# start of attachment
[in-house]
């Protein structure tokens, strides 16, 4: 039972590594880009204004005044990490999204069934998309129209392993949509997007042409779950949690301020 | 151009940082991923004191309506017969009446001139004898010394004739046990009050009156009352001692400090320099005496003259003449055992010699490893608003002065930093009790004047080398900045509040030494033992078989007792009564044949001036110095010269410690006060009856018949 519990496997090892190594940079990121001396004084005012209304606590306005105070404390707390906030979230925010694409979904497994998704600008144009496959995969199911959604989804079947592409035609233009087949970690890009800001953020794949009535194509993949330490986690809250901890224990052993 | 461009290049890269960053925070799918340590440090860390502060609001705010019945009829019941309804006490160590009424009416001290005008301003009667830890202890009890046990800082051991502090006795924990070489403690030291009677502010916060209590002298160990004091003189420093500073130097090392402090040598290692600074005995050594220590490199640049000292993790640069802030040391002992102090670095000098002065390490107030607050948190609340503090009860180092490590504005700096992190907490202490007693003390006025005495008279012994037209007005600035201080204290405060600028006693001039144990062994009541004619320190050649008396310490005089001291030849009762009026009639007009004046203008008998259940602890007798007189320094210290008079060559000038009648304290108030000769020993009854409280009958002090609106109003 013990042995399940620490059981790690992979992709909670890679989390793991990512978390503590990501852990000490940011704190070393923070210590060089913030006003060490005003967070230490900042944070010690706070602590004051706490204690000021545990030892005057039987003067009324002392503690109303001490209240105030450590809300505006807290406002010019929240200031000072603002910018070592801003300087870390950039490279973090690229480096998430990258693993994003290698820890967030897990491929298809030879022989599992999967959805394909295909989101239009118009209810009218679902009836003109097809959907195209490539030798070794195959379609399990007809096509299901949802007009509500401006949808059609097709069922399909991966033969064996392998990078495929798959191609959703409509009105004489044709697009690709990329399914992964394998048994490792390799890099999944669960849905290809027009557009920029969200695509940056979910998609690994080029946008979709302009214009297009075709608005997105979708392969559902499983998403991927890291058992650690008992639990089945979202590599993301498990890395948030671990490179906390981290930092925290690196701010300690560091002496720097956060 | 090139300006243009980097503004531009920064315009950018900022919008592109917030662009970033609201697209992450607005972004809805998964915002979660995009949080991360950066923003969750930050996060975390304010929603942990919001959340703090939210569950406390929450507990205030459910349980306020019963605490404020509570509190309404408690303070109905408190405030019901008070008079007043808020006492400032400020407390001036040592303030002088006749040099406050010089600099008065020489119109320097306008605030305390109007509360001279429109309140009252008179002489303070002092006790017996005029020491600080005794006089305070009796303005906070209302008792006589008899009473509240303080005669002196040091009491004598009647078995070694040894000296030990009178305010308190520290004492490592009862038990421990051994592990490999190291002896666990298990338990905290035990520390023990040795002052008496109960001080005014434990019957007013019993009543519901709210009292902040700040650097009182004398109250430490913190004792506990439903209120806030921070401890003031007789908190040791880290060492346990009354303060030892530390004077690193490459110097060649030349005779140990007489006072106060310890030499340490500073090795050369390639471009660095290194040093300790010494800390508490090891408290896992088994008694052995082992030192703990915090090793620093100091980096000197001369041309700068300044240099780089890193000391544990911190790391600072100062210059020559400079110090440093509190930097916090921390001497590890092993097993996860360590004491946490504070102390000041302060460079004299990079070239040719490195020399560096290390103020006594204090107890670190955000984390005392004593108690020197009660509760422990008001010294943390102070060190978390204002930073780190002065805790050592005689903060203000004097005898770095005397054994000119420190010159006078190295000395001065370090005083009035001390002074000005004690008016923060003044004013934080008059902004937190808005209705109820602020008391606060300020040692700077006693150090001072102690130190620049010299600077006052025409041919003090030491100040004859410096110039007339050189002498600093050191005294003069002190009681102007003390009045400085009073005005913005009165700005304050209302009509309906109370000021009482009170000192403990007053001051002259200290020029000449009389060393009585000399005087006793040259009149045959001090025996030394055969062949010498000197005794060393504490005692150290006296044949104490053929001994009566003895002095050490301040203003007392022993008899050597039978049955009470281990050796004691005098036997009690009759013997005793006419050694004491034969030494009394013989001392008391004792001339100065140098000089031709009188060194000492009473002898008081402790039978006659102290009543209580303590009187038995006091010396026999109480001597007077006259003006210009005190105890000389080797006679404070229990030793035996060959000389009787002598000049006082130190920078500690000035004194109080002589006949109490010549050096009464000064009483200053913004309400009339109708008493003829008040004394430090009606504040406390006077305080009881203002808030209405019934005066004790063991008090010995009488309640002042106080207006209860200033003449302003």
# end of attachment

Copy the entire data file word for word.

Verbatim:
[in-house]
């Protein structure tokens, strides 16, 4: 039972590594880009204004005044990490999204069934998309129209392993949509997007042409779950949690301020 | 151009940082991923004191309506017969009446001139004898010394004739046990009050009156009352001692400090320099005496003259003449055992010699490893608003002065930093009790004047080398900045509040030494033992078989007792009564044949001036110095010269410690006060009856018949 519990496997090892190594940079990121001396004084005012209304606590306005105070404390707390906030979230925010694409979904497994998704600008144009496959995969199911959604989804079947592409035609233009087949970690890009800001953020794949009535194509993949330490986690809250901890224990052993 | 461009290049890269960053925070799918340590440090860390502060609001705010019945009829019941309804006490160590009424009416001290005008301003009667830890202890009890046990800082051991502090006795924990070489403690030291009677502010916060209590002298160990004091003189420093500073130097090392402090040598290692600074005995050594220590490199640049000292993790640069802030040391002992102090670095000098002065390490107030607050948190609340503090009860180092490590504005700096992190907490202490007693003390006025005495008279012994037209007005600035201080204290405060600028006693001039144990062994009541004619320190050649008396310490005089001291030849009762009026009639007009004046203008008998259940602890007798007189320094210290008079060559000038009648304290108030000769020993009854409280009958002090609106109003 013990042995399940620490059981790690992979992709909670890679989390793991990512978390503590990501852990000490940011704190070393923070210590060089913030006003060490005003967070230490900042944070010690706070602590004051706490204690000021545990030892005057039987003067009324002392503690109303001490209240105030450590809300505006807290406002010019929240200031000072603002910018070592801003300087870390950039490279973090690229480096998430990258693993994003290698820890967030897990491929298809030879022989599992999967959805394909295909989101239009118009209810009218679902009836003109097809959907195209490539030798070794195959379609399990007809096509299901949802007009509500401006949808059609097709069922399909991966033969064996392998990078495929798959191609959703409509009105004489044709697009690709990329399914992964394998048994490792390799890099999944669960849905290809027009557009920029969200695509940056979910998609690994080029946008979709302009214009297009075709608005997105979708392969559902499983998403991927890291058992650690008992639990089945979202590599993301498990890395948030671990490179906390981290930092925290690196701010300690560091002496720097956060 | 090139300006243009980097503004531009920064315009950018900022919008592109917030662009970033609201697209992450607005972004809805998964915002979660995009949080991360950066923003969750930050996060975390304010929603942990919001959340703090939210569950406390929450507990205030459910349980306020019963605490404020509570509190309404408690303070109905408190405030019901008070008079007043808020006492400032400020407390001036040592303030002088006749040099406050010089600099008065020489119109320097306008605030305390109007509360001279429109309140009252008179002489303070002092006790017996005029020491600080005794006089305070009796303005906070209302008792006589008899009473509240303080005669002196040091009491004598009647078995070694040894000296030990009178305010308190520290004492490592009862038990421990051994592990490999190291002896666990298990338990905290035990520390023990040795002052008496109960001080005014434990019957007013019993009543519901709210009292902040700040650097009182004398109250430490913190004792506990439903209120806030921070401890003031007789908190040791880290060492346990009354303060030892530390004077690193490459110097060649030349005779140990007489006072106060310890030499340490500073090795050369390639471009660095290194040093300790010494800390508490090891408290896992088994008694052995082992030192703990915090090793620093100091980096000197001369041309700068300044240099780089890193000391544990911190790391600072100062210059020559400079110090440093509190930097916090921390001497590890092993097993996860360590004491946490504070102390000041302060460079004299990079070239040719490195020399560096290390103020006594204090107890670190955000984390005392004593108690020197009660509760422990008001010294943390102070060190978390204002930073780190002065805790050592005689903060203000004097005898770095005397054994000119420190010159006078190295000395001065370090005083009035001390002074000005004690008016923060003044004013934080008059902004937190808005209705109820602020008391606060300020040692700077006693150090001072102690130190620049010299600077006052025409041919003090030491100040004859410096110039007339050189002498600093050191005294003069002190009681102007003390009045400085009073005005913005009165700005304050209302009509309906109370000021009482009170000192403990007053001051002259200290020029000449009389060393009585000399005087006793040259009149045959001090025996030394055969062949010498000197005794060393504490005692150290006296044949104490053929001994009566003895002095050490301040203003007392022993008899050597039978049955009470281990050796004691005098036997009690009759013997005793006419050694004491034969030494009394013989001392008391004792001339100065140098000089031709009188060194000492009473002898008081402790039978006659102290009543209580303590009187038995006091010396026999109480001597007077006259003006210009005190105890000389080797006679404070229990030793035996060959000389009787002598000049006082130190920078500690000035004194109080002589006949109490010549050096009464000064009483200053913004309400009339109708008493003829008040004394430090009606504040406390006077305080009881203002808030209405019934005066004790063991008090010995009488309640002042106080207006209860200033003449302003």